Home Audio Gear Reviews The Bit Opus#3 Hi-Res Digital Audio Player Preview and Initial Impressions

The Bit Opus#3 Hi-Res Digital Audio Player Preview and Initial Impressions

Opus#3 Packaging and Closer Look

The Opus#3 comes with a nice and clean / minimalist looking box. You can see the name of the product on the upper corners of the sleeve; and at the back is the specifications table. Removing the sleeve reveals a blue box; also with a logo on it. Remove the top cover to finally see the Opus#3, already protected with a screen protector right out of the box. Don’t worry, there’s an extra screen protector included.

The accessories are located under the Opus#3. The packaging includes a USB cable for charging and data transfer, some reading materials and an extra screen protector. The Bit informed me that the leather case is not (originally) included in the packaging. However, MusicTeck is including the leather case in the package at no additional cost. To be honest, I would prefer that DAP manufacturers would include a leather case, considering the amount of money you would spend on their product. Also it would be nice if DAP manufacturers (not limited to The Bit only) would include a wall charger and not just the USB cable.

The Bit Opus#3 looks uniquely different compared to the Opus#1 and Opus#2. It features a metal body design (although not all-metal) and has a small volume wheel at the back; very similar to the AK Jr and AK 300 series DAPs. The body is indeed made of aluminum metal; however those stylish and beautifully sculpted pyramid textures are not made of metal. Although, it doesn’t feel like plastic when you touch it and it blends naturally with the rest of the metal parts. In fact, I didn’t realize that it was plastic not until I knocked on the back portion. You’d know that it’s not metal since the sound of a metal is different from a plastic when you knock on it.

According to The Bit, it was difficult to make the pyramid design using metal; and if they pursued using metal, it would increase the price (probably significantly) adding no value at all. For me it’s no big deal really, since I wouldn’t feel that anyway once I insert the Opus#3 on its leather case. However, if you don’t want to use the leather case (or you don’t have one), be mindful that the back panel is plastic and you definitely don’t want to bump that portion really hard.

On the top portion of the Opus#3 you can see the power button, a balanced 2.5mm output, and a 3.5mm headphone out that also serves as a 3.5mm optical out. On the bottom portion, there’s the microSD card slot and micro USB port. There’s nothing on the right hand side, except for the volume knob at the back portion.

On the left hand side, there are three buttons namely: next, play/pause and forward. You can see from the back portion the small volume knob, to which I think the size or diameter of the wheel is just right. I like how the volume knob was position since accidental increase/decrease of volume is less likely to happen. But I do wish there is an option to disable the whole screen overlay whenever you adjust the volume. Or at least make a small slider instead, and not an overlay on the whole screen. There is a second or two delay before the volume overlay closes. I find that a little bit annoying, to be honest. It’s also present on Fiio’s X5 III and Cayin i5 as well.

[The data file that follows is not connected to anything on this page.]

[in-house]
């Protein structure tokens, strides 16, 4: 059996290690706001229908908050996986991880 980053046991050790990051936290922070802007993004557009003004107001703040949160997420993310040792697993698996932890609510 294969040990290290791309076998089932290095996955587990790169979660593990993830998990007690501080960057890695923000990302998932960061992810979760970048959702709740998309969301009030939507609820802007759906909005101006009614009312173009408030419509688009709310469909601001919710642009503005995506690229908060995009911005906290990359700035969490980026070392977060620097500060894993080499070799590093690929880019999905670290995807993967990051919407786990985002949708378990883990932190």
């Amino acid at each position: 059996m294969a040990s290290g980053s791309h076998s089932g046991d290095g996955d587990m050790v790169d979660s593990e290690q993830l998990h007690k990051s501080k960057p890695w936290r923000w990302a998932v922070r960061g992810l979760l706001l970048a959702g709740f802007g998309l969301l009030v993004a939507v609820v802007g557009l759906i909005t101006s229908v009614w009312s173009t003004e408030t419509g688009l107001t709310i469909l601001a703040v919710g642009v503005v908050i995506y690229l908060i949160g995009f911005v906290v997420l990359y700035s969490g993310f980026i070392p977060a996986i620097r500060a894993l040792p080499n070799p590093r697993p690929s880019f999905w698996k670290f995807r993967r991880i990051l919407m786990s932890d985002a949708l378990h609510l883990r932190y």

Opus#3 Initial Impressions

This is going to be just a short and initial impression. I got the unit last week and I haven’t spent much time yet listening or burning in the Opus#3. I’m currently testing the new Ryzen system side by side as well, so yeah listening to some music while benchmarking at the same time.

Right of the bat, after a few seconds of listening to “Geralt of Rivia” from the Witcher III OST, one of the tracks I listen to very often or frequently specially when comparing gear; I immediately noticed a difference compared to the other DAPs I have (Cayin i5, Opus#1 and X5 III). The sound is warm as expected from a BurrBrown DAC chip. Probably, similarly warm compared to the X5 III. But the sound is very clean and natural, somewhat similar to the Opus#1. The sound stage and layering is noticeably different, and by different, I mean wider soundstage and probably better layering. I’m using UM’s Miracle V2 and CA’s Andromeda, by the way.

Like I said, I don’t have an Opus#2 on hand, but I’m more positive that in terms of sound performance the Opus#3 sits in between the Opus#1 and Opus#2. The user interface is overall smooth flowing and easy to use, and the addition of wireless connection is definitely a step up from the Opus#1.

By the way, it does support 3rd party applications and you can install 3rd party apps; but not via Google Play Store. You will have to download the APK file and copy it to the internal storage of the Opus#3. Below are instructions from The Bit (click to enlarge).

Do note that not all 3rd party apps are supported and interacting with 3rd party apps is very limited at least for the current firmware. I was able to install some simple apps and a modded Youtube app; however there’s no easy way to fully close the 3rd party app. And once you go full screen or landscape view, there’s no way to return in normal portrait view not unless you restart or turn off/on the Opus#3.

That’s it for now, I’ll need more time to test and compare the Opus#3. These are just my initial impressions, and I’ll update this when the final review is up. Stay tuned!

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Peter Paul
I love computers since I was a kid. I’m always fascinated with new technology, especially in the PC world. Many years ago, I was curious if the reviews I read were true and real. So, why not test them myself and share my first-hand experience? And thus, here we are. Thanks for reading!


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